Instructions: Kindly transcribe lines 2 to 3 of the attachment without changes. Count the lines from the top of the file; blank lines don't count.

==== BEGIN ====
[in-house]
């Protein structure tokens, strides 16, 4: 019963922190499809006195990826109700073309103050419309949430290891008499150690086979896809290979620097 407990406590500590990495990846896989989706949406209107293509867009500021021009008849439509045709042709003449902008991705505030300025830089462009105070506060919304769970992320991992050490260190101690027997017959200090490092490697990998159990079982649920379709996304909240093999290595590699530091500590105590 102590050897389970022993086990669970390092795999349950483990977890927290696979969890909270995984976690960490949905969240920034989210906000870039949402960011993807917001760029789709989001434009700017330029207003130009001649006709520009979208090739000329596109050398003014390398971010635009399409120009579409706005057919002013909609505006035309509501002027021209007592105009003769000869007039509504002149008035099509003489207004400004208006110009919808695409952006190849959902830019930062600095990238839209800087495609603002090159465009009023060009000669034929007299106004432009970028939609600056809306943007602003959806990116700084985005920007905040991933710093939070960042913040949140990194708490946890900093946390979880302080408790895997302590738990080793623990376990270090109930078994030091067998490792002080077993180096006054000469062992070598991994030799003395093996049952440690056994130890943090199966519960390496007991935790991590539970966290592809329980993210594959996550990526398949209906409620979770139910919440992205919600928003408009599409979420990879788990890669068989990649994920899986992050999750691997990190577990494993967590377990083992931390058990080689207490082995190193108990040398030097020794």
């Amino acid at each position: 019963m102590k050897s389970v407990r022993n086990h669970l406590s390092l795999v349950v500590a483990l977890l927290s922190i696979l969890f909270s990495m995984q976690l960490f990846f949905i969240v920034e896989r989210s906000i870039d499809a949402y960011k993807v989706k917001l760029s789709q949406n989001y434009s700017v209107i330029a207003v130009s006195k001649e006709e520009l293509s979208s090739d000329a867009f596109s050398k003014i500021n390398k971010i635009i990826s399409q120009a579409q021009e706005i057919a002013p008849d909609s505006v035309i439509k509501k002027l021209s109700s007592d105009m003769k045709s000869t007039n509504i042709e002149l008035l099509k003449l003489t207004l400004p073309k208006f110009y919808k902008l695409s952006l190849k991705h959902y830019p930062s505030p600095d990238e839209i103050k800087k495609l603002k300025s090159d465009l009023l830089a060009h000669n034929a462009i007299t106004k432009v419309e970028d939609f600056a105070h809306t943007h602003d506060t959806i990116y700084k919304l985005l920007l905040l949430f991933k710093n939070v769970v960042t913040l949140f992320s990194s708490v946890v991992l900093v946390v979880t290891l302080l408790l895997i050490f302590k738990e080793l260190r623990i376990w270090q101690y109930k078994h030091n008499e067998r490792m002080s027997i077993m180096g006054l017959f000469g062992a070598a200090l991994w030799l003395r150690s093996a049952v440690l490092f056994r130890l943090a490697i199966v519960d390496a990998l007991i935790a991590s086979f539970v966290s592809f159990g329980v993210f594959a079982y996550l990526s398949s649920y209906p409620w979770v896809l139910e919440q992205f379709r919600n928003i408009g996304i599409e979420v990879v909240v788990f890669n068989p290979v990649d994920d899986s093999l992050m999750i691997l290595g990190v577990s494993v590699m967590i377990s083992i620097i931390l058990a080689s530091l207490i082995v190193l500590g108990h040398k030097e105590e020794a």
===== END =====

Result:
């Protein structure tokens, strides 16, 4: 019963922190499809006195990826109700073309103050419309949430290891008499150690086979896809290979620097 407990406590500590990495990846896989989706949406209107293509867009500021021009008849439509045709042709003449902008991705505030300025830089462009105070506060919304769970992320991992050490260190101690027997017959200090490092490697990998159990079982649920379709996304909240093999290595590699530091500590105590 102590050897389970022993086990669970390092795999349950483990977890927290696979969890909270995984976690960490949905969240920034989210906000870039949402960011993807917001760029789709989001434009700017330029207003130009001649006709520009979208090739000329596109050398003014390398971010635009399409120009579409706005057919002013909609505006035309509501002027021209007592105009003769000869007039509504002149008035099509003489207004400004208006110009919808695409952006190849959902830019930062600095990238839209800087495609603002090159465009009023060009000669034929007299106004432009970028939609600056809306943007602003959806990116700084985005920007905040991933710093939070960042913040949140990194708490946890900093946390979880302080408790895997302590738990080793623990376990270090109930078994030091067998490792002080077993180096006054000469062992070598991994030799003395093996049952440690056994130890943090199966519960390496007991935790991590539970966290592809329980993210594959996550990526398949209906409620979770139910919440992205919600928003408009599409979420990879788990890669068989990649994920899986992050999750691997990190577990494993967590377990083992931390058990080689207490082995190193108990040398030097020794």
């Amino acid at each position: 019963m102590k050897s389970v407990r022993n086990h669970l406590s390092l795999v349950v500590a483990l977890l927290s922190i696979l969890f909270s990495m995984q976690l960490f990846f949905i969240v920034e896989r989210s906000i870039d499809a949402y960011k993807v989706k917001l760029s789709q949406n989001y434009s700017v209107i330029a207003v130009s006195k001649e006709e520009l293509s979208s090739d000329a867009f596109s050398k003014i500021n390398k971010i635009i990826s399409q120009a579409q021009e706005i057919a002013p008849d909609s505006v035309i439509k509501k002027l021209s109700s007592d105009m003769k045709s000869t007039n509504i042709e002149l008035l099509k003449l003489t207004l400004p073309k208006f110009y919808k902008l695409s952006l190849k991705h959902y830019p930062s505030p600095d990238e839209i103050k800087k495609l603002k300025s090159d465009l009023l830089a060009h000669n034929a462009i007299t106004k432009v419309e970028d939609f600056a105070h809306t943007h602003d506060t959806i990116y700084k919304l985005l920007l905040l949430f991933k710093n939070v769970v960042t913040l949140f992320s990194s708490v946890v991992l900093v946390v979880t290891l302080l408790l895997i050490f302590k738990e080793l260190r623990i376990w270090q101690y109930k078994h030091n008499e067998r490792m002080s027997i077993m180096g006054l017959f000469g062992a070598a200090l991994w030799l003395r150690s093996a049952v440690l490092f056994r130890l943090a490697i199966v519960d390496a990998l007991i935790a991590s086979f539970v966290s592809f159990g329980v993210f594959a079982y996550l990526s398949s649920y209906p409620w979770v896809l139910e919440q992205f379709r919600n928003i408009g996304i599409e979420v990879v909240v788990f890669n068989p290979v990649d994920d899986s093999l992050m999750i691997l290595g990190v577990s494993v590699m967590i377990s083992i620097i931390l058990a080689s530091l207490i082995v190193l500590g108990h040398k030097e105590e020794a």